On the 30th of August, Tom Friedman came campus to talk about his book The World Is Flat: A Brief History of the Twenty-First Century by Thomas L. Friedman. I don't read a lot (due to time) but this was a book I knew I needed to read. There are two things in this book that I see a demand for every hour of every day at Microsoft as Windows Installer PM.
Microsoft needs to embrace two of the underlying principles to Mr. Freidman's dissertation. First is the idea of disaggregation but I'll leave that for another time after I finish the book. Second, the idea of the Wal-Mart supply chain. In my view, this is the root behind the Wall Street Journal article: Battling Google, Microsoft Changes How It Builds Software.
Listening to Bill and Steve, the core value proposition to Microsoft was high volume, low cost model. This worked historically because of three factors: hire smart people, Moore's law, and savvy business. Over the last 5 years, the law of large numbers has started to eat away at the share price and the talent pool. What does Microsoft need to do to correct this? As I read the dissertation from Mr. Friedman, I see two things, supply chain and disaggregation, that will transform Microsoft and, what I believe, will make it the first company in the world with a Trillion dollar market cap.
First, Microsoft should use it's own workflow software, Windows Workflow Foundation, to capture it's coding supply chain. Second, Microsoft should use it's own business modeling software, Microsoft Dynamics, to model the roles that are in our software company. Third, the roles in the model will be laid out and accounting will be done to assign values to the nodes and arcs. Forth, efforts to disaggregate will kick in such that tasks will be shreaded and reassembled (for another blog). Finally, insert supply chain to part out the shreaded work for reassembly in Redmond (just like Boeing).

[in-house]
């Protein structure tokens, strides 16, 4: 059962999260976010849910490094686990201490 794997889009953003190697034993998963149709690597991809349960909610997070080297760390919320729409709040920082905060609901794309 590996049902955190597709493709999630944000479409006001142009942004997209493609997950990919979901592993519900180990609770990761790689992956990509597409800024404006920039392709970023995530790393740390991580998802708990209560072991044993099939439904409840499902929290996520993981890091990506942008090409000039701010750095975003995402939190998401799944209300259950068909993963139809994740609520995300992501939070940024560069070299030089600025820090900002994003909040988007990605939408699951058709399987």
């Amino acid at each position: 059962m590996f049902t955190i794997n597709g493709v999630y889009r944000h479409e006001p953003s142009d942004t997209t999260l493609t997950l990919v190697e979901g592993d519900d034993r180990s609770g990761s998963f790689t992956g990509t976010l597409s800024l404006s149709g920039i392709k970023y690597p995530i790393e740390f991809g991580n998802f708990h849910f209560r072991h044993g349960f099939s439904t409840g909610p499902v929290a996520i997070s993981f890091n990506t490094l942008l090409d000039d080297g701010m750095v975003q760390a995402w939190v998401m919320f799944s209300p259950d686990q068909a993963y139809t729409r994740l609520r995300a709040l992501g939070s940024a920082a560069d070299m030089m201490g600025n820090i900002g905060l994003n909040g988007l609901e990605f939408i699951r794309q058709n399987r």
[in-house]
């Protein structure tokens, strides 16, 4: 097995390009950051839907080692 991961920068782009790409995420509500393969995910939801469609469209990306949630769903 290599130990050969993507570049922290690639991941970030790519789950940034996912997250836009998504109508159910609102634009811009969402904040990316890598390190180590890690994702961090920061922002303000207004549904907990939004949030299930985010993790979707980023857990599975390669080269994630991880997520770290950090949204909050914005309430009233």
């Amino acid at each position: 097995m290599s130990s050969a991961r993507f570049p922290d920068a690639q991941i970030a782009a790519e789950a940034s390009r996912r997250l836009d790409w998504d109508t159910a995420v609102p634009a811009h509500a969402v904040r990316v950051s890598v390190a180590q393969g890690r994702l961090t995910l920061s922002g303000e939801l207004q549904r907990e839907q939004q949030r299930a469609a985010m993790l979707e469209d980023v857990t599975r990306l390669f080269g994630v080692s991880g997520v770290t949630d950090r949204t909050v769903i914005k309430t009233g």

This shift is needed because today software is hand-crafted in the Northwest, much like Northwest beers, coffee, retail, and music. The challenge of hand-crafted is that ever piece is unique, much like the crystal my wife loves. Every piece is unique also means that every piece is at least slightly imperfect relative to the other pieces in the set. Given the interconnection of software, it's a lot of work to make every piece of software tollerent to the imperfections in every other piece of software. How does one make this transition?
Boeing managed this transition first by relying on talented machinists but then retooled for the 777 to reduce it's dependency on humans to the design phase. The dreamliner now exploits the investment of the 777 to disaggregate the work and reassemble based off a world wide supply chain. Over the years since Microsoft joined the Dow Boeing has at times approached the Microsoft lows relative to the average but the dreamliner has caused a 100 point rebound.
So why Wal-Mart and not Boeing as the model? Wal-Mart is high volume and low cost where Boeing is high cost, low volume (relatively). Couple this point of view with the hiring of the our COO from Wal-Mart and the cards are on the table.
This is a very exciting idea for me because, as a setup guy, I live at the "check out counter" end of the software supply chain. I see a lot of stuff experiance tells me that should not have shipped. I can only do so much clean-up after the fact. WiX is just one step in forming a feedback loop that will allow the software supply chain to be disaggregated and reassembled.
I can't wait for this reinvention.